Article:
Bolton Index measurement was done by 3D Shape TRIOS intraoral scanner and analysis by 3Shape Ortho Analyzer software (3Shape A/S, Copenhagen, Denmark).
With at least a 53% difference in the malfunction ratio between Angle Classes is predicted (effect size 0.43), at least 66 people, at least 22 persons in each class group at 90% power level, are required to work. Whether or not there is any difference in malfunctioning among the class groups will be investigated by the Chi-square test.
Data were collected and then analyzed with SPSS (version 21.) software. Demographic data were analyzed with descriptive tests and results were demonstrated by frequency (%) and Mean ± SD. Error analysis for all measurements, using the nonparametric Wilcoxon Statistical Test. For comparing groups and investigation of Bolton index and TMD signs and symptoms, the Chi-Square test was used. P-value is lesser than 0.05 was considered a significant correlation.
Finally, the patients were divided into groups by angle classification: TMD group (Class I, II (division 1,2), III) and Control group (Class I, II (division 1,2), III).
The mean age of the TMD group was 23.11 ± 3.19 years (with a range of 18-28 years), the mean age of the control group was 24.19 ± 2.78 years (with a range of 18-28 years).
The frequency of gender distribution within the studied groups is shown in table 2.
|TMD||33 (44%)||42 (56%)||75 (100%)|
|Control||36 (48%)||39 (52%)||75 (100%)|
|*Data were shown as frequency (percent).|
Table 2: Frequency of gender distribution in studied groups.
Individual tooth analysis
To gather data accurately, each tooth is measured in a large mesiodistal size using a digital caliper with an accuracy of 0.01 mm. Each dental size means that they were compared using ANOVA (Diversity Analysis) to determine whether dental size was related to gender, malocclusion classification, or both. No significant differences were found between the three groups where the size of each tooth was compared with the function of the Angle sections. Significant statistical difference (p> 0.05) was observed when each tooth size was compared to the sex function.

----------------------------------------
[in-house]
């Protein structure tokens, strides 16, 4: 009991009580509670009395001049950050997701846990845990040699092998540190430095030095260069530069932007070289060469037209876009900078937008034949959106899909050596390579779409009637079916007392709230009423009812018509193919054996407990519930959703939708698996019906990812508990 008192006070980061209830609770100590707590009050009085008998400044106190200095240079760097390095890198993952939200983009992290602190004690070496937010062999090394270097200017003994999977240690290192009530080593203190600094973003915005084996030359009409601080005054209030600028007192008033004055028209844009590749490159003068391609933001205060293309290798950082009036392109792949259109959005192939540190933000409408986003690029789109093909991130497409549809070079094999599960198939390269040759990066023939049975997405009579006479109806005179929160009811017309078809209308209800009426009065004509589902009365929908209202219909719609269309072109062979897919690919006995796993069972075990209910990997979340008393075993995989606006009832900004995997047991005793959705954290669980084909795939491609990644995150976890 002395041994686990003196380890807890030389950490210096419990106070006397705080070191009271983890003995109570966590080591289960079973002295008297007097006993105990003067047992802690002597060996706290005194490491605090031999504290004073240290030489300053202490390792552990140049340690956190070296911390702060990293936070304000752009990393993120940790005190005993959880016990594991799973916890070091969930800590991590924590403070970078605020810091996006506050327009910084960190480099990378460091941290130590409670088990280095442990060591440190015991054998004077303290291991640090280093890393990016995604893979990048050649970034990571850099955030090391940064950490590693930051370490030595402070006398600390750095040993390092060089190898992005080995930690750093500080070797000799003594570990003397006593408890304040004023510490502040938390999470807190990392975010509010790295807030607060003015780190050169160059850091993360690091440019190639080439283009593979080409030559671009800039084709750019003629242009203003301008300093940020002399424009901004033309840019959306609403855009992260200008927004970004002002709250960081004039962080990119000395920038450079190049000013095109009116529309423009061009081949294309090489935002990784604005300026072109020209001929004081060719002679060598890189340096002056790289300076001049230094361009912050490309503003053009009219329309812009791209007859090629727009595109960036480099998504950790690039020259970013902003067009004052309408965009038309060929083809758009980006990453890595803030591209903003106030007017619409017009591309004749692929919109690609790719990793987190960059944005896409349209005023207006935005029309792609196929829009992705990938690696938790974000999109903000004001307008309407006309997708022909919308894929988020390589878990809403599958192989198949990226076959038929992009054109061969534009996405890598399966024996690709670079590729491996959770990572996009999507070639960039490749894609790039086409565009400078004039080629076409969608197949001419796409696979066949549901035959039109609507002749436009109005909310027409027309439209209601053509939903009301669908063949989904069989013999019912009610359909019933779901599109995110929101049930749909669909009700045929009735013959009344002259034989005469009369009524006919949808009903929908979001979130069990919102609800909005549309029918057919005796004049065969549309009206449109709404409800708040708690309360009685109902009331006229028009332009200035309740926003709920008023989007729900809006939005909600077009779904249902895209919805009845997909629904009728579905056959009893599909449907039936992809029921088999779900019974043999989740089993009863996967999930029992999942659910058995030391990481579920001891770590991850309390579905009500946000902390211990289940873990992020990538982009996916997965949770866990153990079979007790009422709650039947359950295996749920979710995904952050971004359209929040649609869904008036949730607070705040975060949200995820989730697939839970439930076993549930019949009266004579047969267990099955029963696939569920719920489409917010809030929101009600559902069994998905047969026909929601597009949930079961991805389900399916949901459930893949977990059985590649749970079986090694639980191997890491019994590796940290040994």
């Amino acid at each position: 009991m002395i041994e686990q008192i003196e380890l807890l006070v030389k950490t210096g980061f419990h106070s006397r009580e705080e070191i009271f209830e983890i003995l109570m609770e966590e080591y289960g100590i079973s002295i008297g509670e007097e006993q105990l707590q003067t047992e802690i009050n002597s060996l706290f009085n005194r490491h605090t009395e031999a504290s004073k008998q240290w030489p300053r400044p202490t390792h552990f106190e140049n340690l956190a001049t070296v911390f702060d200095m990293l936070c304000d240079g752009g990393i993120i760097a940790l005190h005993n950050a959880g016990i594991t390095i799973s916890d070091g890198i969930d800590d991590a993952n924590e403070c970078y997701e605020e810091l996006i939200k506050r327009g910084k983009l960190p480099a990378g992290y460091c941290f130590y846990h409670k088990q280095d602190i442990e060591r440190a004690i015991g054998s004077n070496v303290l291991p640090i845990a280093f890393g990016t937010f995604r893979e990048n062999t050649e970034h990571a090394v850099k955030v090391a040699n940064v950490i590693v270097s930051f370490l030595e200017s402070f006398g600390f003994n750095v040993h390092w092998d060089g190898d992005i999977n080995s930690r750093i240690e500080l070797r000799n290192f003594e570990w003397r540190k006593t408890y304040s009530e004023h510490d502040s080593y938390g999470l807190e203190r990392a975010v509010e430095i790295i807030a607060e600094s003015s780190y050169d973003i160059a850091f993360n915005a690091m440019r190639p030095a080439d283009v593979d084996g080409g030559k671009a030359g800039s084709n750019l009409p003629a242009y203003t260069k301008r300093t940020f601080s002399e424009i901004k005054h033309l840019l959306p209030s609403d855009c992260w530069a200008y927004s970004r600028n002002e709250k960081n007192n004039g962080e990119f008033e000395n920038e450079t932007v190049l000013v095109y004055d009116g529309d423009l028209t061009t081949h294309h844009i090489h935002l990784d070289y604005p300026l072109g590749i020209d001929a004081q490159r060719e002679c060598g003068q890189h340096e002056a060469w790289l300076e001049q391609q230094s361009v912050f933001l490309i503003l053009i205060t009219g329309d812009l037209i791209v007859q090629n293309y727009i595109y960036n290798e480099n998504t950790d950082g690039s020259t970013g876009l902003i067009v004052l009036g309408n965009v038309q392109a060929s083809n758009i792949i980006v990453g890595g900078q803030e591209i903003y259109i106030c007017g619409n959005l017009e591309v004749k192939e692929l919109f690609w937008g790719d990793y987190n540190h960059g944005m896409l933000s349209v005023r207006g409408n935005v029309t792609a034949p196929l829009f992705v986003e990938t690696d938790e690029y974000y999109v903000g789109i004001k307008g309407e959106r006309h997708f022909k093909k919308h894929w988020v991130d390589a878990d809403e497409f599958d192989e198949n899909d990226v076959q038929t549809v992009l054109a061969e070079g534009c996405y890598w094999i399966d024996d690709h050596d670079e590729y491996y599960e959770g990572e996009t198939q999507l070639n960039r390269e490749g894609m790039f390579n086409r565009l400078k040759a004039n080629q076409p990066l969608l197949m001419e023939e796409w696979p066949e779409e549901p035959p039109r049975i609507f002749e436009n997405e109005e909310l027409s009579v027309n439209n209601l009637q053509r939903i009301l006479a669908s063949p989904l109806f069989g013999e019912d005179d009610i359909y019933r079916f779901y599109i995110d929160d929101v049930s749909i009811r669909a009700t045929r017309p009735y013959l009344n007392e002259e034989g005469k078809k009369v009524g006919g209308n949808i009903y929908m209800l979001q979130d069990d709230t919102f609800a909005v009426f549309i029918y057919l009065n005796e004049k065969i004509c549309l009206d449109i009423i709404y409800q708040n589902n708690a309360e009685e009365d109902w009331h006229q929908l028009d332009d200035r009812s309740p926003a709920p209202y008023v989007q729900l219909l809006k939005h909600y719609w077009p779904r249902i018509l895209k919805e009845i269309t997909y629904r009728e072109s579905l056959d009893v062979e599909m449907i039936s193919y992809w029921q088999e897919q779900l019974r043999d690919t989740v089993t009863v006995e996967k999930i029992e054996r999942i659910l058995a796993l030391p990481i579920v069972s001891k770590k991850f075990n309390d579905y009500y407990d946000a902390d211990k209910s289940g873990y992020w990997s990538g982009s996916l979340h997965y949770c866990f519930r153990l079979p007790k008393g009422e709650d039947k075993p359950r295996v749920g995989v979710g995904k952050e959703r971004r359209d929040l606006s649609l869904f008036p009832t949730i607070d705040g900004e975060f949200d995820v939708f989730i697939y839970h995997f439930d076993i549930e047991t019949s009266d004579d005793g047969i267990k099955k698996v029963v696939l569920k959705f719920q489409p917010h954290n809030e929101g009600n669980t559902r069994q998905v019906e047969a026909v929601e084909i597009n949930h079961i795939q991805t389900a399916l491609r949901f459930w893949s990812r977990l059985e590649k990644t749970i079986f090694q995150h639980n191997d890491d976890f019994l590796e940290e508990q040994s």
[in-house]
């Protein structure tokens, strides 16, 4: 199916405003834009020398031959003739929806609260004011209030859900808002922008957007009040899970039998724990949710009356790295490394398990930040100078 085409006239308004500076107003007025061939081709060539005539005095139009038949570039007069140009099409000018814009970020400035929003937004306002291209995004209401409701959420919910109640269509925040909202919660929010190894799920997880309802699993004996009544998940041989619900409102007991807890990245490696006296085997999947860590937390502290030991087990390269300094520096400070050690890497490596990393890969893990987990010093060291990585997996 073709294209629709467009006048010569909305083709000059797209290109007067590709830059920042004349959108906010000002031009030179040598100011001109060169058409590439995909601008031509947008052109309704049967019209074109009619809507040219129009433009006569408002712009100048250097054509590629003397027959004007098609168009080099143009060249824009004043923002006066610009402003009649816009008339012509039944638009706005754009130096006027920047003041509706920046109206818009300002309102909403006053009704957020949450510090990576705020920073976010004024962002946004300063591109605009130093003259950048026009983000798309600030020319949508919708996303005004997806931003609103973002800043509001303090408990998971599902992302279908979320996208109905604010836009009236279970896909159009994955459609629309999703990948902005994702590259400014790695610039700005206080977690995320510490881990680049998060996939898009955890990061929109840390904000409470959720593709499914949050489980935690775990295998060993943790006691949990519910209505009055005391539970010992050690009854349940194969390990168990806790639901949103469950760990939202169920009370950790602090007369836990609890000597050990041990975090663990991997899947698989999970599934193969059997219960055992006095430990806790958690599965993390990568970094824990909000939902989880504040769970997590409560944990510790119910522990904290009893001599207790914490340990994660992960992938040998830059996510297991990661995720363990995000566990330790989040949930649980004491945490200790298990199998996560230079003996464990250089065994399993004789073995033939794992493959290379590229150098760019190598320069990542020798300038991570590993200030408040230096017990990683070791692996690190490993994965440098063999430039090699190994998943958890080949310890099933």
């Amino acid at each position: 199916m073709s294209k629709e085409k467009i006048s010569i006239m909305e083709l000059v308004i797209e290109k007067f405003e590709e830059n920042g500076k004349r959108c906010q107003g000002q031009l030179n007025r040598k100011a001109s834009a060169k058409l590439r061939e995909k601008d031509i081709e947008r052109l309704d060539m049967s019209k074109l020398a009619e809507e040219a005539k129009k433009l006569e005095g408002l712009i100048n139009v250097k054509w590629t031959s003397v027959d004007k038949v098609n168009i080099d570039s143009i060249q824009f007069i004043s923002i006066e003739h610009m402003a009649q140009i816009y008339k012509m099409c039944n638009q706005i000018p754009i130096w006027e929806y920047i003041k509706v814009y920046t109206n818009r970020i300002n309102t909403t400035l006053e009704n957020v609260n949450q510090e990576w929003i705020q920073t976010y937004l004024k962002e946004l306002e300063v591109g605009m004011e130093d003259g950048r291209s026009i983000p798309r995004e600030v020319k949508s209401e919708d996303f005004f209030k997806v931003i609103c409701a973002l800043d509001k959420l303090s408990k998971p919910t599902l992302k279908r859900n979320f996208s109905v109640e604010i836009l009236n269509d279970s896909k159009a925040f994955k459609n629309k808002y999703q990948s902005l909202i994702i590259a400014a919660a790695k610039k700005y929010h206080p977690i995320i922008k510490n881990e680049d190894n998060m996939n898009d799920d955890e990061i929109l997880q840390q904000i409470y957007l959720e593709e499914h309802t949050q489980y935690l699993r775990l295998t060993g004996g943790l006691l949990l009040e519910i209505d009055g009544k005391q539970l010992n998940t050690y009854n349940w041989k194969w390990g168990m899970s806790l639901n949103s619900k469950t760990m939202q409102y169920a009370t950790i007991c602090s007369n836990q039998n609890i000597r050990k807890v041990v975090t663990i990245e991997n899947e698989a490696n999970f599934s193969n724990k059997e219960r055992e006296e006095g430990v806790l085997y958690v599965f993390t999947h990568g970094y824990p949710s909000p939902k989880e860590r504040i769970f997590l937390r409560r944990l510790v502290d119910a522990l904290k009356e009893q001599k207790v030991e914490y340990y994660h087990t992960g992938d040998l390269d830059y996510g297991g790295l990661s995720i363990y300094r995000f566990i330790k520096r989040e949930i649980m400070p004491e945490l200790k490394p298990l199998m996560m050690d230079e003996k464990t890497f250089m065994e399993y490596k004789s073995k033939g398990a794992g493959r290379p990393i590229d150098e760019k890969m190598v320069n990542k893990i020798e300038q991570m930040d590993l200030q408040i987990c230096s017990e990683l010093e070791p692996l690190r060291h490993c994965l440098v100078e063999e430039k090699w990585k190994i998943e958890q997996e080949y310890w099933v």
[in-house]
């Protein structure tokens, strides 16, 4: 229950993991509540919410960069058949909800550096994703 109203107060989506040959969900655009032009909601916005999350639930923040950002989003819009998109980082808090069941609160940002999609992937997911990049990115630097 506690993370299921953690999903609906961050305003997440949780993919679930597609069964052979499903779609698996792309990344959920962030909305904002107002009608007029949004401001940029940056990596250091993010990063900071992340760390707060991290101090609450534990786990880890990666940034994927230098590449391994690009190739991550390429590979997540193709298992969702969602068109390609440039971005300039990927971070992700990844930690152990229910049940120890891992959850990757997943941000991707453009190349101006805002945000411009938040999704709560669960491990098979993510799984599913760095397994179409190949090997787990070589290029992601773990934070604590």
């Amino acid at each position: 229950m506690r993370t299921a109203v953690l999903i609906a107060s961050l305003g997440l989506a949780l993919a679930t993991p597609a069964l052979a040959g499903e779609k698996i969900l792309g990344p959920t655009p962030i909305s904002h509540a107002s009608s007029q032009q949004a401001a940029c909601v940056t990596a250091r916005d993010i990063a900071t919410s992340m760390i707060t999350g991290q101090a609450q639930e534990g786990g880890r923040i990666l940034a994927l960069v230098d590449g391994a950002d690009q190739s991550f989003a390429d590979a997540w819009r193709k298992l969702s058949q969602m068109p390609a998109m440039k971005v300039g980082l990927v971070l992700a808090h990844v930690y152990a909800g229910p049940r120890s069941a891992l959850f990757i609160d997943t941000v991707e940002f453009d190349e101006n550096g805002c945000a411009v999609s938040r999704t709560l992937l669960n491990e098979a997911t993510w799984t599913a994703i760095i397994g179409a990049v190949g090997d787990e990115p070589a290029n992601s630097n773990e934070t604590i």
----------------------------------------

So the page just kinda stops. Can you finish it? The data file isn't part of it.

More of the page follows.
Prevalence of TSD
For the purpose of comparing the results of this study with those presented by Bolton WA , the data were categorized as “normal” for Bolton ratings within ± 1 SD (78.2 ± 1.55%) and “differences” in ratios greater than +1 SD.
A total of 42.7% of the TMD group and 18.7% of the control group in this study presented the Bolton TSD (greater than ± 1 SD). However, in both groups, no significant differences were observed between the three groups of malocclusion (p> 0.05) (Figures 1,2 and Tables 3,4).
Figure 2: Results of Chi-Square test showing no significant difference (p = 0.217) in ± 1 SD Bolton TSD distribution between Angle split groups in the control group.
|Bolton Ratio||Class I||Class II||Class III||Total|
|Normal||19 (76%)||15 (60%)||9 (36%)||43 (57.4%)|
|Discrepancy||6 (24%)||10 (40%)||16 (64%)||32 (42.6%)|
|*Data were shown as frequency (percent).|
Table 3: Results of the Chi-Square test showing no significant difference (p = 0.004) in the spread of ± 1 SD Bolton TSD between Angle segmentation groups in the TMD group.
|Bolton Ratio||Class I||Class II||Class III||Total|
|Normal||23 (92%)||20 (80%)||18 (72%)||61 (81.4%)|
|Discrepancy||2 (8%)||5 (20%)||7 (28%)||14 (18.6%)|
|*Data were shown as frequency (percent).|
Table 4: Results of the Chi-Square test showing no significant difference (p = 0.217) in ± 1 SD Bolton TSD distribution between Angle segmentation groups in the control group.
Also, no significant differences were found in the spread of dental size in Bolton as a gender function in both groups (p> 0.05) (Figures 3,4 and Tables 5,6).